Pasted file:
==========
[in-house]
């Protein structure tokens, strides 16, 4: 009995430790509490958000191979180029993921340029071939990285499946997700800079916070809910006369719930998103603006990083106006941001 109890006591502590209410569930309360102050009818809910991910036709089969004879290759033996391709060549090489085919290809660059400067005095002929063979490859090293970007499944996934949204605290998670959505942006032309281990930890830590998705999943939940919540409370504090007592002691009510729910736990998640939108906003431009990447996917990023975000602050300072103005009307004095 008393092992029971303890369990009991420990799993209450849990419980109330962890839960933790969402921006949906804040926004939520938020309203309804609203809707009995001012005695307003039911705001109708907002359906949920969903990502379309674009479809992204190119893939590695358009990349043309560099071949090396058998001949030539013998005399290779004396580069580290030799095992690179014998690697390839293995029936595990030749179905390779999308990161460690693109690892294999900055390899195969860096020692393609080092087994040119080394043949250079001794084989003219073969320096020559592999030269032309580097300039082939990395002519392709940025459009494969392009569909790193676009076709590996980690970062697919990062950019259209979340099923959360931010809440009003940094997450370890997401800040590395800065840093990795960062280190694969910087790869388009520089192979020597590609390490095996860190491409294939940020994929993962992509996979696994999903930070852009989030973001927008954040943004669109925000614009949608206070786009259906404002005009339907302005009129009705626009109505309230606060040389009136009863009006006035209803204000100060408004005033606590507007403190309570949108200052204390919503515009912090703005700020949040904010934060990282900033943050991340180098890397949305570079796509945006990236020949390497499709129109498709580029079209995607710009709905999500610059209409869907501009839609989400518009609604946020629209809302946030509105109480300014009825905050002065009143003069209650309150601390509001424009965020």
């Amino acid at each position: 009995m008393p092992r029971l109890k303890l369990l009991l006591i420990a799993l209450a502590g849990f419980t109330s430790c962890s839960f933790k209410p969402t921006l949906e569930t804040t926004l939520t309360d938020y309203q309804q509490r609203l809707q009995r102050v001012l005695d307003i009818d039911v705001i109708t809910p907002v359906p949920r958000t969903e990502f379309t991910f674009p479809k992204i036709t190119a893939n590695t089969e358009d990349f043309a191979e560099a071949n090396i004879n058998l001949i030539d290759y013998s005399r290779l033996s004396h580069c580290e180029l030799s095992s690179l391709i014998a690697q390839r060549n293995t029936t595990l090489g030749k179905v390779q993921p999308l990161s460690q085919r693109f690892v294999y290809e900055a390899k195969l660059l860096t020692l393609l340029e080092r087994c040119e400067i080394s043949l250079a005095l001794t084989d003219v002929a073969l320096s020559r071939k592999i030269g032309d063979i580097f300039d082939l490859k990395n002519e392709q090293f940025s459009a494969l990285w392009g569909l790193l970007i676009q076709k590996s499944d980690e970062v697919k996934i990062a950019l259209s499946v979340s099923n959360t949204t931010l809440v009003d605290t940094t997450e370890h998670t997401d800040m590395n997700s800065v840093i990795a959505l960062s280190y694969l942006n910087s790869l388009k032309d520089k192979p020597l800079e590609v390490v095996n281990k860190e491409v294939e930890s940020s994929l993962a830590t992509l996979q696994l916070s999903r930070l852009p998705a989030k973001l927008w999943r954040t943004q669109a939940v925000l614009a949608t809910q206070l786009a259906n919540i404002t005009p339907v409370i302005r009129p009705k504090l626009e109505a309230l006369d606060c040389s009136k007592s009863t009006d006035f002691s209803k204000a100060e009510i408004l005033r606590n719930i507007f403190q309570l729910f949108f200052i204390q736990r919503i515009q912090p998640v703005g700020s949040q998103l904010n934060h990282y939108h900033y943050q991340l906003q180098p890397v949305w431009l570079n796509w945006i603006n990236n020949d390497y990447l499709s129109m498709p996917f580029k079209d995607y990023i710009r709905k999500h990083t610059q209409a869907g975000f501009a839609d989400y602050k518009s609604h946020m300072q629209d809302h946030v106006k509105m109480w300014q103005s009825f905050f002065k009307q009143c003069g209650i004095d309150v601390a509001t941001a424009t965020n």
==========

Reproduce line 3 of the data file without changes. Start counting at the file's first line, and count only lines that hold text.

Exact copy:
């Amino acid at each position: 009995m008393p092992r029971l109890k303890l369990l009991l006591i420990a799993l209450a502590g849990f419980t109330s430790c962890s839960f933790k209410p969402t921006l949906e569930t804040t926004l939520t309360d938020y309203q309804q509490r609203l809707q009995r102050v001012l005695d307003i009818d039911v705001i109708t809910p907002v359906p949920r958000t969903e990502f379309t991910f674009p479809k992204i036709t190119a893939n590695t089969e358009d990349f043309a191979e560099a071949n090396i004879n058998l001949i030539d290759y013998s005399r290779l033996s004396h580069c580290e180029l030799s095992s690179l391709i014998a690697q390839r060549n293995t029936t595990l090489g030749k179905v390779q993921p999308l990161s460690q085919r693109f690892v294999y290809e900055a390899k195969l660059l860096t020692l393609l340029e080092r087994c040119e400067i080394s043949l250079a005095l001794t084989d003219v002929a073969l320096s020559r071939k592999i030269g032309d063979i580097f300039d082939l490859k990395n002519e392709q090293f940025s459009a494969l990285w392009g569909l790193l970007i676009q076709k590996s499944d980690e970062v697919k996934i990062a950019l259209s499946v979340s099923n959360t949204t931010l809440v009003d605290t940094t997450e370890h998670t997401d800040m590395n997700s800065v840093i990795a959505l960062s280190y694969l942006n910087s790869l388009k032309d520089k192979p020597l800079e590609v390490v095996n281990k860190e491409v294939e930890s940020s994929l993962a830590t992509l996979q696994l916070s999903r930070l852009p998705a989030k973001l927008w999943r954040t943004q669109a939940v925000l614009a949608t809910q206070l786009a259906n919540i404002t005009p339907v409370i302005r009129p009705k504090l626009e109505a309230l006369d606060c040389s009136k007592s009863t009006d006035f002691s209803k204000a100060e009510i408004l005033r606590n719930i507007f403190q309570l729910f949108f200052i204390q736990r919503i515009q912090p998640v703005g700020s949040q998103l904010n934060h990282y939108h900033y943050q991340l906003q180098p890397v949305w431009l570079n796509w945006i603006n990236n020949d390497y990447l499709s129109m498709p996917f580029k079209d995607y990023i710009r709905k999500h990083t610059q209409a869907g975000f501009a839609d989400y602050k518009s609604h946020m300072q629209d809302h946030v106006k509105m109480w300014q103005s009825f905050f002065k009307q009143c003069g209650i004095d309150v601390a509001t941001a424009t965020n």